In its interim resolution, the Committee of Ministers called on the authorities to urgently provide detailed statistical information showing the total number of investigations, prosecutions and convictions for the charges in groups of cases in question in the last five years, and the number of journalists investigated, prosecuted, convicted and held in pre-trial and post-conviction detention, with details of the allegations against them; to amend Article 301 of TCK in the light of the ECtHR’s clear case-law, and to consider legislative changes of the Penal Code and the Anti-Terror Law to ensure the decriminalization of the exercise of freedom of expression; to deliver political messages supporting the good practice of the higher courts, stressing that freedom of expression was valued in Turkish society and that the criminal law could not be used as a tool to restrict freedom of expression; to continue with the training of judges and prosecutors, and to amend Article 125 of TCK and to abrogate Article 299 in accordance with the ECtHR’s established case-law and the European consensus towards the decriminalization of insulting heads of state.
Call for an extensive legislative change
In respect of the Işıkırık group, the Committee stressed that the legislative amendments adopted thus far failed to remedy the main problems with paragraphs 6 and 7 of Article 220 under TCK as identified by the ECtHR; that the decisions of domestic courts failed to substantially address this problem, and that therefore the authorities and domestic courts needed to seek a more extensive legislative solution without further delay.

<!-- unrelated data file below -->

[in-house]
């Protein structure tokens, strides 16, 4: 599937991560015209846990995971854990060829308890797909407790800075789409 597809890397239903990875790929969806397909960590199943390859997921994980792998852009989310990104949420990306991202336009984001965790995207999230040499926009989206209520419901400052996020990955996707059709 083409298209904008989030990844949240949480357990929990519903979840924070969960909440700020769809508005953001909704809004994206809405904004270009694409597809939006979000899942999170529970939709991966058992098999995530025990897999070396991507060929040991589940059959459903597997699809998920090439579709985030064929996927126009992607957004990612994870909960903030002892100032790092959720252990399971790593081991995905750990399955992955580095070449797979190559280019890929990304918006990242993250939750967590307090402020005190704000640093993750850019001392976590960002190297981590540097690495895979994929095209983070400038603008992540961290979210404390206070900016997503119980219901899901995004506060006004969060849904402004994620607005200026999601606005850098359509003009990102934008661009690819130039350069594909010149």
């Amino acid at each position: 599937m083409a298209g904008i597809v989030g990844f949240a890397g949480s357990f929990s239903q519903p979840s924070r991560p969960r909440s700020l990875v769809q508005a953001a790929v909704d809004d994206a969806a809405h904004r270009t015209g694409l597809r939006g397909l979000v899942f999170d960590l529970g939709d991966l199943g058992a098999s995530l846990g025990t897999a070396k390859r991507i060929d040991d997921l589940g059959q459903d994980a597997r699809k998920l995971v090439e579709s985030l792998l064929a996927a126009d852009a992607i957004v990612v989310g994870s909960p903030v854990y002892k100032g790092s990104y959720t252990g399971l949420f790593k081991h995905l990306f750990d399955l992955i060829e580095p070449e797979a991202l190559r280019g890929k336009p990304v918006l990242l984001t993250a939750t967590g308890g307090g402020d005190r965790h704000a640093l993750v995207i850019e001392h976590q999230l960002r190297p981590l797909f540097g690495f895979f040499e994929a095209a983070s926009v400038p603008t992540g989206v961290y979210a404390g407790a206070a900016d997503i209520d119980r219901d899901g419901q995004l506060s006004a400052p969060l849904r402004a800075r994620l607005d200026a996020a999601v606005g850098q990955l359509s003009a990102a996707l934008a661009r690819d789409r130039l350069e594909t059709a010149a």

Thanks to the decisions of the Committee in respect of the Işıkırık group, we have learned that the Constitutional Court has decided to apply a pilot judgment procedure to an application pending before it concerning paragraph 6 of TCK Article 220 to identify whether the application of the said provision posed a structural problem. The Committee invited the authorities to provide information on the conclusions of this application and whether a similar approach would be followed in respect of paragraph 7 of TCK Article 220.
Urging the authorities to provide statistics or other information on the number of persons investigated, prosecuted and sentenced under paragraphs 6 and 7 of TCK Article 220 over the last five years, the Committee also invited the authorities to adopt more concrete measures to address the ECtHR’s findings and to submit an updated action plan, and decided to continue its supervision of this group of cases together with the Öner and Türk group in March 2022, having regard to the similarities in these groups of cases.
Despite the amendments, the judicial reform packages and action plans introduced over the years, Turkey has failed to establish a legislation that complies with the criteria needed to prevent violations of freedom of expression and the press. Prosecutors and judges have continued to abuse the criminal law with investigations, prosecutions, and prison sentences contrary to the established case-law of the ECtHR, especially when it comes to dissidents.
It is only possible to satisfy the conditions sought by the ECtHR and the Committee of Ministers by fully ensuring the independence of the judiciary. For this purpose, the authorities must demonstrate a political will in that regard. If not, it will invalidate all the legislative changes and all the positive steps taken thus far to improve freedom of expression.
* Human rights lawyer